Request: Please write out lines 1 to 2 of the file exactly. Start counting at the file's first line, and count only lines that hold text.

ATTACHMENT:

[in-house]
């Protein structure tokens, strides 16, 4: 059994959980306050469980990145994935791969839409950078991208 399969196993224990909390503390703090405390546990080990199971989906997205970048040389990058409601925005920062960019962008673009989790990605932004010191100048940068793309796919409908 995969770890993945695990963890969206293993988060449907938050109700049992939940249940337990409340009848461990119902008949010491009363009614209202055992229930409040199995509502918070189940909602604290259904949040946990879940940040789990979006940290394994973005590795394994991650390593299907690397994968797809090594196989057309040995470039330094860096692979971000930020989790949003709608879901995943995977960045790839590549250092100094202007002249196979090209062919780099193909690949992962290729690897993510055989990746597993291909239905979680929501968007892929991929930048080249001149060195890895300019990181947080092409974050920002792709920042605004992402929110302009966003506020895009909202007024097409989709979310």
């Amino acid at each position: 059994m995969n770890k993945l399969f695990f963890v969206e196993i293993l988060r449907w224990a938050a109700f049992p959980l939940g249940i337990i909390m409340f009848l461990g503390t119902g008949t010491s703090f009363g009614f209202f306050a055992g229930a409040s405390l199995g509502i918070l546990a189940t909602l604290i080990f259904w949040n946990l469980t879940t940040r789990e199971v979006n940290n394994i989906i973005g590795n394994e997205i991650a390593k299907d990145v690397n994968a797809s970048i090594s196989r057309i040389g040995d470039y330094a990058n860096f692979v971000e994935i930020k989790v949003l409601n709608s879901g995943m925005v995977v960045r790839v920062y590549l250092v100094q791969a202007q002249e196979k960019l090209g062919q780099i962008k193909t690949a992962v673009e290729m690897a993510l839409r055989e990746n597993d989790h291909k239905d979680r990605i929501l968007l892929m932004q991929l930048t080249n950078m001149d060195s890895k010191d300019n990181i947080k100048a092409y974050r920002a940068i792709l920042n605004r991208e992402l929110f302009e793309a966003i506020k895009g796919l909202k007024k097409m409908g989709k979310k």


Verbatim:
[in-house]
């Protein structure tokens, strides 16, 4: 059994959980306050469980990145994935791969839409950078991208 399969196993224990909390503390703090405390546990080990199971989906997205970048040389990058409601925005920062960019962008673009989790990605932004010191100048940068793309796919409908 995969770890993945695990963890969206293993988060449907938050109700049992939940249940337990409340009848461990119902008949010491009363009614209202055992229930409040199995509502918070189940909602604290259904949040946990879940940040789990979006940290394994973005590795394994991650390593299907690397994968797809090594196989057309040995470039330094860096692979971000930020989790949003709608879901995943995977960045790839590549250092100094202007002249196979090209062919780099193909690949992962290729690897993510055989990746597993291909239905979680929501968007892929991929930048080249001149060195890895300019990181947080092409974050920002792709920042605004992402929110302009966003506020895009909202007024097409989709979310």